A learning objective is a brief, clear, and specific statement of what learners will be able to do at the end of the session. Each proposal requires at least two learning objectives. Learning objectives should include measurable verbs (action verbs) explaining how the learner will demonstrate what they learned (e.g. perform, implement, diagnose, list, identify.) A learning objective completes the sentence: After this session, the learner will be able to…

Examples of great learning objectives:
  • Utilize targeted, locally effective techniques to treat pain such as nerve blocks
  • Describe common tracheostomy malfunctions including obstruction, decannulation and partial displacement
  • Summarize the guiding principles of caring for a sexually assaulted patient
Examples of weak learning objectives:
  • Know when to use a linear probe
  • Learn to treat pain
  • Appreciate the role of TTM for ROSC

Session Types

Scientific Assembly features several session types to accommodate different learning styles and preferences. The planning work group may determine that your proposed topic is better suited for a different session type than the one you proposed.

Track Session

(18 minutes speaking time followed by 2 minutes Q&A) A didactic presentation style to share topics related to emergency medicine. The most common type of session at Scientific Assembly.

Breve Dulce

(7 minutes plus 3 minutes Q&A and transition to next speaker) A “short and sweet” presentation of an emergency medicine related topic within 20 slides. A Breve Dulce talk is best suited for very specific topics or drilling down to one specific aspect of a broader topic.

Plenary Session

(40 minutes speaking time followed by 5 minutes Q&A) The plenary session is topic focused, often highlighting what’s new or literature updates in a specific field related to emergency medicine. There are no other educational sessions held at the same time as a plenary session. Plenary sessions require content expertise and a seasoned speaker.

Panel Discussion

(30 minutes discussion followed by 10 minutes audience Q&A) A moderated discussion featuring two or three panelists and a panel moderator. Discussions on recent literature or a controversial topic work best for this format.

AAEM/RSA Track Session

(18 minutes speaking time followed by 2 minutes Q&A) A didactic presentation on a topic that prepares residents for their careers in emergency medicine. The focus of the AAEM/RSA Track varies year to year, but usually includes clinical topics, career preparation, and ‘the missing curriculum’: the crucial knowledge not taught in residency programs. Proposals from residents are welcome.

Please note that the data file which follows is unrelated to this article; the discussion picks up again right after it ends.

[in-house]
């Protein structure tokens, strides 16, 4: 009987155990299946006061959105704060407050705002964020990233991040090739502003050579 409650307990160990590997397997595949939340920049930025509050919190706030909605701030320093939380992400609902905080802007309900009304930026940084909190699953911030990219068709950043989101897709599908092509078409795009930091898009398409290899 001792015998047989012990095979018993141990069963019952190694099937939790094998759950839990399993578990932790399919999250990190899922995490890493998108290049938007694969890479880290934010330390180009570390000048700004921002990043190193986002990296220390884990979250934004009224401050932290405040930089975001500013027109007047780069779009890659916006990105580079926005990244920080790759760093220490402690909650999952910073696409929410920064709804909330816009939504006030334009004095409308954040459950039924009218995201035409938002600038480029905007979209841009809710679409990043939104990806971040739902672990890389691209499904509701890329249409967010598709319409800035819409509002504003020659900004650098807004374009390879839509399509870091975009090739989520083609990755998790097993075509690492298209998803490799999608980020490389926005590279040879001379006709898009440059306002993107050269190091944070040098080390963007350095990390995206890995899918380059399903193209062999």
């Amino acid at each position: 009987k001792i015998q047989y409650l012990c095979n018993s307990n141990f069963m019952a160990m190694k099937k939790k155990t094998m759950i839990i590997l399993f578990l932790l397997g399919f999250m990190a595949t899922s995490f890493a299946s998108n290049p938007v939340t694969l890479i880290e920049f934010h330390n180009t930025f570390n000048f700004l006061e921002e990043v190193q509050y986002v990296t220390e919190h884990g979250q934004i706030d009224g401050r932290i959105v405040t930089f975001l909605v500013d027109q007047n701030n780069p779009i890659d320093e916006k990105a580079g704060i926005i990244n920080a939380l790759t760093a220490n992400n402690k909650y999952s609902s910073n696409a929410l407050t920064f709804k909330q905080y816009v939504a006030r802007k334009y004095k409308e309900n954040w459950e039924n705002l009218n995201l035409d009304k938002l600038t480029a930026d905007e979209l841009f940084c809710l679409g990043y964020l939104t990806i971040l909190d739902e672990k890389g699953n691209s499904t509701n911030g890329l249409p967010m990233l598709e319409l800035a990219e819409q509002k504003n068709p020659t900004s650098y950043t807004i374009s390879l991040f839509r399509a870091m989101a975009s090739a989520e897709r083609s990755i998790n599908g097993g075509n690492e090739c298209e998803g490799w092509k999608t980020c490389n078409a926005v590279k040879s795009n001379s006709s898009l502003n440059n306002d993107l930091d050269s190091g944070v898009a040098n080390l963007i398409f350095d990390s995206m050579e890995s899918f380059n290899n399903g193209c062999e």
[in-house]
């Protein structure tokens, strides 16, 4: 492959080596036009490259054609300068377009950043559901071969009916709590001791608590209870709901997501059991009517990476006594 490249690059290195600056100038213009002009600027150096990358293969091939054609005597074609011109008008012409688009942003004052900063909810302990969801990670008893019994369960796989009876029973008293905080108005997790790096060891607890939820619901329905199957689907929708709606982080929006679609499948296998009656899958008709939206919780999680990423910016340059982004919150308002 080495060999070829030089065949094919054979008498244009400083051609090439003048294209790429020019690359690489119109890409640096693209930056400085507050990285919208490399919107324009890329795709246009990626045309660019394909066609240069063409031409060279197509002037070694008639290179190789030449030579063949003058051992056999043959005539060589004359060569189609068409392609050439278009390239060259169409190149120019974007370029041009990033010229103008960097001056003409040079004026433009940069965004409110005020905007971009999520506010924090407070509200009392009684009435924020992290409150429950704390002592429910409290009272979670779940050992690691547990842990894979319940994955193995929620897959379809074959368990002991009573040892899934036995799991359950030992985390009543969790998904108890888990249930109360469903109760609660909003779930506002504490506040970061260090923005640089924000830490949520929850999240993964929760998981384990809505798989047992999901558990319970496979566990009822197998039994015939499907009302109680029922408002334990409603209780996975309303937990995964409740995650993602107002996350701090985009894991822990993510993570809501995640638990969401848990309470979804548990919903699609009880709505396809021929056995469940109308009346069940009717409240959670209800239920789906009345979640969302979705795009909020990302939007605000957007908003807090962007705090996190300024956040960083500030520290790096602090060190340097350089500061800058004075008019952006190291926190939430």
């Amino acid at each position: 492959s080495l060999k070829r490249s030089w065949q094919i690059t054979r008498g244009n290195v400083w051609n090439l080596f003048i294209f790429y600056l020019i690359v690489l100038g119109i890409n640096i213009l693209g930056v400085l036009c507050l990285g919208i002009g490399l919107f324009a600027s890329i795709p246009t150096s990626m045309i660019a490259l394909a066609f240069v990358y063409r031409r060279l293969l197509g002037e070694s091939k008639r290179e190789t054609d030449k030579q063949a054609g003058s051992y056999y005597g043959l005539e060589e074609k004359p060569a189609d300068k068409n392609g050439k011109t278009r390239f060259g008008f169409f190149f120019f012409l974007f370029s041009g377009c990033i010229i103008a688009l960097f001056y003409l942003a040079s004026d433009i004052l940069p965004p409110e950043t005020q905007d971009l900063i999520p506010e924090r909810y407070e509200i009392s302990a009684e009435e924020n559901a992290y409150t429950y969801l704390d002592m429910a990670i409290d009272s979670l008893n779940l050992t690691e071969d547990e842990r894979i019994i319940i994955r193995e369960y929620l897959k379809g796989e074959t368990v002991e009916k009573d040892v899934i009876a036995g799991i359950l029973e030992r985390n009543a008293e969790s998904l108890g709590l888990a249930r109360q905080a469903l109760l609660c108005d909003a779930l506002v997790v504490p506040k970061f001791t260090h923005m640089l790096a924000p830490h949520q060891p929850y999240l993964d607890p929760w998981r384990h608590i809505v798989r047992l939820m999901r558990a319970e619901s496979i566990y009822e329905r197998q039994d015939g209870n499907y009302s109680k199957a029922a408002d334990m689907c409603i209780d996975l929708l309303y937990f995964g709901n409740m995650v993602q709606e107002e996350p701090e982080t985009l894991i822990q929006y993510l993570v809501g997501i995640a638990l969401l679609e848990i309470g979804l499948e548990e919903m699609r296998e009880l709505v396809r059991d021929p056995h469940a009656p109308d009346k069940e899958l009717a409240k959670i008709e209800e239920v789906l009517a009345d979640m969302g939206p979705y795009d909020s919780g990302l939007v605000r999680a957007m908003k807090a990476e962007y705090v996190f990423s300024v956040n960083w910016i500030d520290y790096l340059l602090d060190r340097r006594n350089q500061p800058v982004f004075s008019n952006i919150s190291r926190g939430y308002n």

Small Group Clinic

(45 minutes) An interactive workshop that offers hands-on practice for skills or procedures. Five groups of six participants learning the content simultaneously (no audiovisuals, slides, group rotations or presentations). The Workshop Leader will recruit five facilitators (leader may be one of them) and identify sponsors.

Add-on Course

(Full day or half day) Formerly known as pre- and post-conference courses. An opportunity to provide hands-on, interactive learning and development opportunities that are directly managed by AAEM or organized in agreement with a partner group. Times and course fees will be determined by AAEM with partner group. Course must be self-sustaining, and director(s) are responsible for recruiting their own faculty and identifying sponsors.

Presenting Faculty Information

Each presenter in the proposal will be asked to provide:

  • Current position, designation, and demographic information (for statistical purposes only)
  • Experience speaking at other educational conferences (if applicable)
  • Fellowships completed and practice setting

CVs are not accepted. Multiple presenters are acceptable, but travel stipends may be split amongst faculty, depending on the session type.

Proposal Review Criteria

The SA Planning Work Group will score proposals based on the below criteria in a blind review process:

1. Relevance

2 = Topic is highly relevant to emergency medicine
1 = Topic is relevant to emergency medicine and of modest importance
0 = Topic is not at all relevant to emergency medicine and area has limited importance

2. Clarity of Learning Objectives

2 = Well thought out learning objectives
1 = Learning objectives are comprehensible but need improvement
0 = Unclear learning objectives

3. Innovative Topic

2 = Very likely to stimulate interest 
1 = Moderately likely to stimulate interest
0 = Not likely to stimulate interest